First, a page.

In his new memoir, “Four Seasons: The Story of a Business Philosophy,” Isadore Sharp describes how he built one of the hotel industry’s most successful and respected brands. But the book ends just as things start to get interesting: with a historic downturn in the lodging industry. I asked Sharp to pick up where the book left off.
Q: In your book, you talk about how Four Seasons survived — and even prospered — during two recessions. But by most accounts they weren’t as severe as the current economic downturn. How is the company holding up?
Sharp: There’s no question that our industry as a whole has been affected by the current economic environment. Our approach to business at this time is the same as always — to provide our guests with the consistency and excellence they have come to expect of Four Seasons.
Providing exceptional experiences to our guests is a fundamental part of our business model and has been the foundation for our success, through good times and bad. In times of uncertainly, our guests value the reliability and care that we provide. It’s a relationship of trust that is more important than ever.
Q: In the last year, we’ve seen a lot of hotels reduce amenities and cut staff in order to save money. Of course, rates have also dropped pretty dramatically. Could you talk a little about what differences, if any, a customer might notice between a Four Seasons experience in 2008 versus now?
Sharp: It’s been reported that many hotel companies are cutting services and amenities to cope with this challenging business environment. This is something we will never do. It is the promise behind our brand name.
Our focus continues to be on providing the services our guests need to be productive when they stay with us on business, and to focus on family and loved ones when on vacation. Whether it’s 24-hour room service, one hour pressing, complimentary shoe shine, overnight laundry, exceptional complimentary children’s programs — all of the services we provide add up to a tremendous support system for our guests, allowing them to spend their time with us effectively. These services represent a tremendous value to our guests, especially when every travel experience matters and nothing can be left to chance.
Q: Let me ask you about the Glitch Report. In your book, you describe it as “a review of the previous day’s mistakes” that’s undertaken by every department at your hotel. Where did you get the idea for a Glitch Report, and what’s your most memorable glitch?
Sharp: If one of the pillars upon which we built the company was going to be service, then continuously challenging ourselves to achieve the highest possible standards of service seemed like a logical thing to strive for. A glitch report does just that. By keeping close tabs on what’s happening at the hotel every day, the management team has the ability to work closely with staff to continually teach, reinforce and empower them to make great customer service decisions.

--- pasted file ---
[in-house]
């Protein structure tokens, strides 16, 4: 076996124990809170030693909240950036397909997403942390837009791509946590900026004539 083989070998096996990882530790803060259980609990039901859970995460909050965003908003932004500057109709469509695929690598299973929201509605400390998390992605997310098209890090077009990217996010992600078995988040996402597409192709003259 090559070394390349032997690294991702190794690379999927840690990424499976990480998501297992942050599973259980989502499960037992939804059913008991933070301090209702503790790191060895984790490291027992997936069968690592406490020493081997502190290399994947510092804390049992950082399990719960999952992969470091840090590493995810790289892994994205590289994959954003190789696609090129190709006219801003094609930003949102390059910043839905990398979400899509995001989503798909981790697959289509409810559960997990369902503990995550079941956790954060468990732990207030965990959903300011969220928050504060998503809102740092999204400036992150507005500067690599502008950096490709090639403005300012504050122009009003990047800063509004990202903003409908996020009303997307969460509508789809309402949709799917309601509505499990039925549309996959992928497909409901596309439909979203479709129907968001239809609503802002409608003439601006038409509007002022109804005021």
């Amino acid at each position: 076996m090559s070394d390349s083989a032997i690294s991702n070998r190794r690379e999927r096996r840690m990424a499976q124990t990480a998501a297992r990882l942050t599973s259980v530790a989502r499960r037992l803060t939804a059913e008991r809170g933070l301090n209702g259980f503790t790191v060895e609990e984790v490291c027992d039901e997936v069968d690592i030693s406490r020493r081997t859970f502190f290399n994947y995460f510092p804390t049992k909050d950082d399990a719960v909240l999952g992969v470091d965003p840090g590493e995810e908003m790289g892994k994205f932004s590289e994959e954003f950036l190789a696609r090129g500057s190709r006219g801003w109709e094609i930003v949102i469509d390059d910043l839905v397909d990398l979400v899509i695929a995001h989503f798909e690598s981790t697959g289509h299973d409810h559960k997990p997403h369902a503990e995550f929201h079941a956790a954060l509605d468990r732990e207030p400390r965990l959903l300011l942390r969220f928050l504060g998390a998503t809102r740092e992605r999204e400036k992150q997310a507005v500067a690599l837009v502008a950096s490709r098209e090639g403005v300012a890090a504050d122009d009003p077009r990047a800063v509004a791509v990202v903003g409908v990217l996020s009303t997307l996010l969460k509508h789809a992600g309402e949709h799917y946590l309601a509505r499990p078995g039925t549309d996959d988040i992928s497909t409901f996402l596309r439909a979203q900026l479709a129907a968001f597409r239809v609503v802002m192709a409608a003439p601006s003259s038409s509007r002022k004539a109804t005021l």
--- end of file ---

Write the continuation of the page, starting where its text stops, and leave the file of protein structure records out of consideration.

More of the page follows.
There isn’t one particular glitch that stands out. What I appreciate hearing, always, is how guests returned because of the way a particular issue was handled. What’s important with a glitch is not the error – it’s the recovery. Guests remember how they were treated and the outcomes, and we always strive to ensure that the outcomes are positive.
Q: I’m sure you’ve received letters from your customers about how a Four Seasons employee went above and beyond the call of duty to make a hotel stay better. Your book is filled with terrific examples. Would you mind if I asked you to name your favorite one, in that it summarizes what makes Four Seasons such a successful brand?
Sharp: It’s hard to pick a favorite, but certainly one that was quite dramatic was when the tsunami hit our resort in the Maldives. That’s a great example of not just one, but an entire group of employees responding as one, thinking first and foremost about the safety and security of our guests.
There were so many emotional stories from that day — everything from children being rescued from the sea to the employees giving up their sleeping quarters for guests to be more comfortable. We were so fortunate that our guests and employees suffered only minor injuries. It was truly an example of our culture in action – the summation of everything we strive to achieve every day at all of our hotels.
Q: I was fascinated by some of the hotel deals that didn’t work out — I believe you referred to them as “bad apples.” There are hotel guests who might fit that description as well, in that they’re difficult to please, consume a lot of your employees’ time and are not always pleasant to work with. Is there ever a time when you say, “It’s obvious we can’t make this person happy” and suggest they take their business elsewhere?